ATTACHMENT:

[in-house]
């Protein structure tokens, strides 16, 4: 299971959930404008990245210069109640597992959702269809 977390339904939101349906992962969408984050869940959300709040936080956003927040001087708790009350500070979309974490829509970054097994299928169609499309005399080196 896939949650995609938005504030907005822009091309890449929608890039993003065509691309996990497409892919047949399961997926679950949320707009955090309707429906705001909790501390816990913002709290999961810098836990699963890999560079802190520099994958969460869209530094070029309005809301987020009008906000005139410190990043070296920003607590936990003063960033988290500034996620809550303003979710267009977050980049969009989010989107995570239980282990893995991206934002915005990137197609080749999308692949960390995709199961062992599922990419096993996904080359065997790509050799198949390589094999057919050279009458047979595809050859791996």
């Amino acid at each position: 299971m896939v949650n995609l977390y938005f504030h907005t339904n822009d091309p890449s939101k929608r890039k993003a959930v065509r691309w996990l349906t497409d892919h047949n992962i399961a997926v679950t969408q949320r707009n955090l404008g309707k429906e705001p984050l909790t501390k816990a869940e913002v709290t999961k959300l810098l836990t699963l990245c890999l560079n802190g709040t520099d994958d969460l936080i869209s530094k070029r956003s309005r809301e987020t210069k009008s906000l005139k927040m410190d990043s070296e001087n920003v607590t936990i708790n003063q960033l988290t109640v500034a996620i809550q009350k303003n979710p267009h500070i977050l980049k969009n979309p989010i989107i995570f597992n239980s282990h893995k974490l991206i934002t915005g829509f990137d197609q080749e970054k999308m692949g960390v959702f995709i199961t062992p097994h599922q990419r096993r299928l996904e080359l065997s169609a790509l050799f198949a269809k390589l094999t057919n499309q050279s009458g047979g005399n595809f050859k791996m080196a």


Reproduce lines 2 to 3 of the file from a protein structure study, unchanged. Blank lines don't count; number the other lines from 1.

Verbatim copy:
């Protein structure tokens, strides 16, 4: 299971959930404008990245210069109640597992959702269809 977390339904939101349906992962969408984050869940959300709040936080956003927040001087708790009350500070979309974490829509970054097994299928169609499309005399080196 896939949650995609938005504030907005822009091309890449929608890039993003065509691309996990497409892919047949399961997926679950949320707009955090309707429906705001909790501390816990913002709290999961810098836990699963890999560079802190520099994958969460869209530094070029309005809301987020009008906000005139410190990043070296920003607590936990003063960033988290500034996620809550303003979710267009977050980049969009989010989107995570239980282990893995991206934002915005990137197609080749999308692949960390995709199961062992599922990419096993996904080359065997790509050799198949390589094999057919050279009458047979595809050859791996």
């Amino acid at each position: 299971m896939v949650n995609l977390y938005f504030h907005t339904n822009d091309p890449s939101k929608r890039k993003a959930v065509r691309w996990l349906t497409d892919h047949n992962i399961a997926v679950t969408q949320r707009n955090l404008g309707k429906e705001p984050l909790t501390k816990a869940e913002v709290t999961k959300l810098l836990t699963l990245c890999l560079n802190g709040t520099d994958d969460l936080i869209s530094k070029r956003s309005r809301e987020t210069k009008s906000l005139k927040m410190d990043s070296e001087n920003v607590t936990i708790n003063q960033l988290t109640v500034a996620i809550q009350k303003n979710p267009h500070i977050l980049k969009n979309p989010i989107i995570f597992n239980s282990h893995k974490l991206i934002t915005g829509f990137d197609q080749e970054k999308m692949g960390v959702f995709i199961t062992p097994h599922q990419r096993r299928l996904e080359l065997s169609a790509l050799f198949a269809k390589l094999t057919n499309q050279s009458g047979g005399n595809f050859k791996m080196a």